Which values are stronger for you? What does that choice mean for how you will act as a leader?
Hiding behind processes
“We would like to give you the grade change, however, we cannot do that halfway during the year.”
“You have not been nominated in time by your manager, so you cannot enter the high potential program now.”
“I think you are worth a grade 26, but this job has not been officially graded yet, so there is no guideline. We cannot do anything.”
We all recognize this kind of reasoning. And the more we are used to a process-oriented, hierarchical company culture, the more we find the above-mentioned arguments valid. But they are not. Procedures, processes and guidelines are made by employees of the company with the aim to bring structure to the company. Not to restrict things that are needed or wanted. The same human-made processes can be changed by humans if there is a clear business need for this. I’m not arguing here to go around company processes or ignore them, but it’s not fair to blame processes and pretend nothing can be done about them.
When you believe something needs to be done, you will find a way. If you don’t care for something that needs to be done, you blame the system. Are you ready to speak up for what you believe is the right thing to do? And if in a few years you hire future leaders of your company, will you hire people who always color within the lines, or will you find people who fight for what they believe in and sometimes break a company rule to make it happen?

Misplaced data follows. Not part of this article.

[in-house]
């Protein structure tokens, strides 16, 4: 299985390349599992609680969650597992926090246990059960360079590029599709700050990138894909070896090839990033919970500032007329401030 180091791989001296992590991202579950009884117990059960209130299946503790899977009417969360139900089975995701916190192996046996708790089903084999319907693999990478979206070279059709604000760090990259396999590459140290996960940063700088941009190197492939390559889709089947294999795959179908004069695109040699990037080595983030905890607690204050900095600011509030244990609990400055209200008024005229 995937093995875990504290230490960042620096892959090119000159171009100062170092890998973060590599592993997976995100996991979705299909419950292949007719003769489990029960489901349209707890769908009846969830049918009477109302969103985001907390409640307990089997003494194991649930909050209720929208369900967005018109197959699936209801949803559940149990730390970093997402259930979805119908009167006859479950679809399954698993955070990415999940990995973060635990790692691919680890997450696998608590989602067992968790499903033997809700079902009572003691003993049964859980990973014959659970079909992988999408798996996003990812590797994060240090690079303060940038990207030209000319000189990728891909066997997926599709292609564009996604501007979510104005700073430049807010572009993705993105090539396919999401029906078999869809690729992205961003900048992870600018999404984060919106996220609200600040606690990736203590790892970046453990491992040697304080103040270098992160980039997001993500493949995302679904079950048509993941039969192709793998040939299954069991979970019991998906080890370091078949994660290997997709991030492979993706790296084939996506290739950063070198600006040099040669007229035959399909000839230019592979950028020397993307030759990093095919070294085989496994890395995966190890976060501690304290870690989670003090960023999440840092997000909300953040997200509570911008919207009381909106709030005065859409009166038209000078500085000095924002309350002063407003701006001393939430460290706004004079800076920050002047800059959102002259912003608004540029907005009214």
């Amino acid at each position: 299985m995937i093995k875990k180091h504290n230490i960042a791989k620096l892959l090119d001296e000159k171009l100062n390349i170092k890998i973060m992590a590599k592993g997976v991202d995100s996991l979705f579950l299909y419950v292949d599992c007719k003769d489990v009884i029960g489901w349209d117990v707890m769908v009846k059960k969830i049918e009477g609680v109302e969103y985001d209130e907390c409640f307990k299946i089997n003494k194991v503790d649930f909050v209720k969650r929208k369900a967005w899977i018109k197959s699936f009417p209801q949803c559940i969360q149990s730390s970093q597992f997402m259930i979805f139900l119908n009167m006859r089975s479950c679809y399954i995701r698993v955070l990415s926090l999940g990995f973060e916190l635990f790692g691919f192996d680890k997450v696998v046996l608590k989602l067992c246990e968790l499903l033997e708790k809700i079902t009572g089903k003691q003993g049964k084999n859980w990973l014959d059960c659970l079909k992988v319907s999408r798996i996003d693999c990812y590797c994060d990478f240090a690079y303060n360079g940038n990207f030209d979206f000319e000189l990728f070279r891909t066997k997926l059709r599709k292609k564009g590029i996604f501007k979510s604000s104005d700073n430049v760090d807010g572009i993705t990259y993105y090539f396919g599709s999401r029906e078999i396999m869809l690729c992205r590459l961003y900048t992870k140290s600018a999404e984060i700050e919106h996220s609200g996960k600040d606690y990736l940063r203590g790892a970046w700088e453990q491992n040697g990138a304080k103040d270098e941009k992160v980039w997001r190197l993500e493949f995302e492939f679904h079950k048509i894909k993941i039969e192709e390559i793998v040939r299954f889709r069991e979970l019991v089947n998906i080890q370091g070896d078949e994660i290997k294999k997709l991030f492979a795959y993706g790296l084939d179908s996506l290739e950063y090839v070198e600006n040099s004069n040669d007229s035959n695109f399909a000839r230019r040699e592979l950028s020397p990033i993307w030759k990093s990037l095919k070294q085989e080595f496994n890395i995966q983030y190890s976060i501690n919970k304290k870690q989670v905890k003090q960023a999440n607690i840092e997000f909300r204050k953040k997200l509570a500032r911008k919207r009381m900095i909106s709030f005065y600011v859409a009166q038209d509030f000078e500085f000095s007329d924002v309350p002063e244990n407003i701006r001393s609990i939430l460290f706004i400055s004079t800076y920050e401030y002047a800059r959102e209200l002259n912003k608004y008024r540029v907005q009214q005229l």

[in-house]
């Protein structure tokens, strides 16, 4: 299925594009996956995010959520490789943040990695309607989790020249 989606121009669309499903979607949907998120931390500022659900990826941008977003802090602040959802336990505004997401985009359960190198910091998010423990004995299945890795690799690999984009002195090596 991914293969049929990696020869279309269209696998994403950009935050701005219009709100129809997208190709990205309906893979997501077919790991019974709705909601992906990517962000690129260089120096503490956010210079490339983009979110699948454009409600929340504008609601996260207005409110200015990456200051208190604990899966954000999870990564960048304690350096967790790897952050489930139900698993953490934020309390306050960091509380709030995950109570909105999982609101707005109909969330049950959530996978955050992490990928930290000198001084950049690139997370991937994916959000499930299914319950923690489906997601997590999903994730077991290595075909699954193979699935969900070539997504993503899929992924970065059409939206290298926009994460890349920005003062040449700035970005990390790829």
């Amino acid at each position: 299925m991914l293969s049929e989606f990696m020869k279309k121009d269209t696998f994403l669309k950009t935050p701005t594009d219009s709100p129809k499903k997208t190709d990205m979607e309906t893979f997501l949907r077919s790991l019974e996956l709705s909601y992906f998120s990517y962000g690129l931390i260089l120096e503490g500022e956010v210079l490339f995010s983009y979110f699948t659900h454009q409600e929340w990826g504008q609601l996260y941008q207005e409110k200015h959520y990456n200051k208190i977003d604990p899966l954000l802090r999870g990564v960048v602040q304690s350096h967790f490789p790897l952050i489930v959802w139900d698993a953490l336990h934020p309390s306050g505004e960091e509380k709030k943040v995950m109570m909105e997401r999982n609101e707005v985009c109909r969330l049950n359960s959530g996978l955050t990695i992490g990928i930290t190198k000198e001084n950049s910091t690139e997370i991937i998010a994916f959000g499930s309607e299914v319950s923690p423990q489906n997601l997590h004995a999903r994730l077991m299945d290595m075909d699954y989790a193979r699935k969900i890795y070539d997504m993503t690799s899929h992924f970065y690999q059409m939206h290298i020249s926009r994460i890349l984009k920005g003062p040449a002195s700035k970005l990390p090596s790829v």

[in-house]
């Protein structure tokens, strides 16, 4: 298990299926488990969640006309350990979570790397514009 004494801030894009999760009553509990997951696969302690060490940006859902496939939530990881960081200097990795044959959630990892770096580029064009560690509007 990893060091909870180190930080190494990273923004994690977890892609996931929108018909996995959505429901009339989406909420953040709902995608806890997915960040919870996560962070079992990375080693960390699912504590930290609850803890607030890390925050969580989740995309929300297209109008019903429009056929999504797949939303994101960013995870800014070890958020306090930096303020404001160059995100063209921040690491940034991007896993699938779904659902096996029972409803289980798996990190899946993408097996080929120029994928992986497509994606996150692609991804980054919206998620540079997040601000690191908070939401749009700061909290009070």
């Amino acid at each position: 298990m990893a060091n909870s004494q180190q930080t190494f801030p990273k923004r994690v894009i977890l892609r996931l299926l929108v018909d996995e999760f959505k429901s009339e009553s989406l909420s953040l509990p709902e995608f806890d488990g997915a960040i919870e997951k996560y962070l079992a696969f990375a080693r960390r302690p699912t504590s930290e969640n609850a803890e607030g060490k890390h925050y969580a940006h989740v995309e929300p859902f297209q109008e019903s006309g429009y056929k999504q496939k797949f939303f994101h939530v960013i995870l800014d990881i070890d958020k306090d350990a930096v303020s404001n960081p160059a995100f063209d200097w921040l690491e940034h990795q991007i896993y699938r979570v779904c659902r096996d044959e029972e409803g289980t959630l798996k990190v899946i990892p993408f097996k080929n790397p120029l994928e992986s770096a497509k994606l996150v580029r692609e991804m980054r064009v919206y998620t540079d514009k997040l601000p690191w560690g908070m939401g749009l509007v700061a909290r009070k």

These leadership sessions are among the most powerful ones that can be included in a leadership development program I believe. Why?
- They tap into the collective wisdom of a group of peers, with different backgrounds, cultures and interests. These discussions are normally not held, as the topics that come up are sensitive. And forming your opinion on sensitive issues is one of the key skills leaders need to develop. Skills that you cannot teach from a textbook, and skills that cannot be transferred from one person to the other. The power of the group is explored to full extent.
- Diversity is brining the radically different points of view and insights of a mixed group of people together, and benefiting from these differences. This is exactly what is done in these sessions, and hardly happens in different contexts in the company. Diversity in action!
- There is not one simple, linear solution to these problems. These are so-called “wicked problems” where there is not one right answer. Future leaders experience this on the fly. Take any of the 3 cases mentioned above, and ask a future leader: “If you were to make the call here, what would you do?” They suddenly realize that indeed there is not one straightforward answer. There’s many different points-of-view, ans the best thing leaders can do is explore the nuances of the case, and carefully design solutions with the team.
Just some thoughts on the discussions that came up in these sessions. Recognize the dilemma’s these leaders face?